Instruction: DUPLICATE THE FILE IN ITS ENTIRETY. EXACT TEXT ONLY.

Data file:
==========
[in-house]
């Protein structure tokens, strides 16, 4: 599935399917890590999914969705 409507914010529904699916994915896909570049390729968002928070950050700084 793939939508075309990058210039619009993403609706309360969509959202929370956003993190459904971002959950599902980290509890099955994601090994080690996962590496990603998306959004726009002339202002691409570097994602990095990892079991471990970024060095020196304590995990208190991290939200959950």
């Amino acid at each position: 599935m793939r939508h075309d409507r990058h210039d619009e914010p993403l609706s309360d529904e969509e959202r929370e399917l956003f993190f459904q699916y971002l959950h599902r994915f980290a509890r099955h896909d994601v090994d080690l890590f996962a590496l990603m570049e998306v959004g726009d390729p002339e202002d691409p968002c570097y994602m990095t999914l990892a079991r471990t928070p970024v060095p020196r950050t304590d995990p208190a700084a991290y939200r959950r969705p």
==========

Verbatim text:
[in-house]
């Protein structure tokens, strides 16, 4: 599935399917890590999914969705 409507914010529904699916994915896909570049390729968002928070950050700084 793939939508075309990058210039619009993403609706309360969509959202929370956003993190459904971002959950599902980290509890099955994601090994080690996962590496990603998306959004726009002339202002691409570097994602990095990892079991471990970024060095020196304590995990208190991290939200959950």
């Amino acid at each position: 599935m793939r939508h075309d409507r990058h210039d619009e914010p993403l609706s309360d529904e969509e959202r929370e399917l956003f993190f459904q699916y971002l959950h599902r994915f980290a509890r099955h896909d994601v090994d080690l890590f996962a590496l990603m570049e998306v959004g726009d390729p002339e202002d691409p968002c570097y994602m990095t999914l990892a079991r471990t928070p970024v060095p020196r950050t304590d995990p208190a700084a991290y939200r959950r969705p």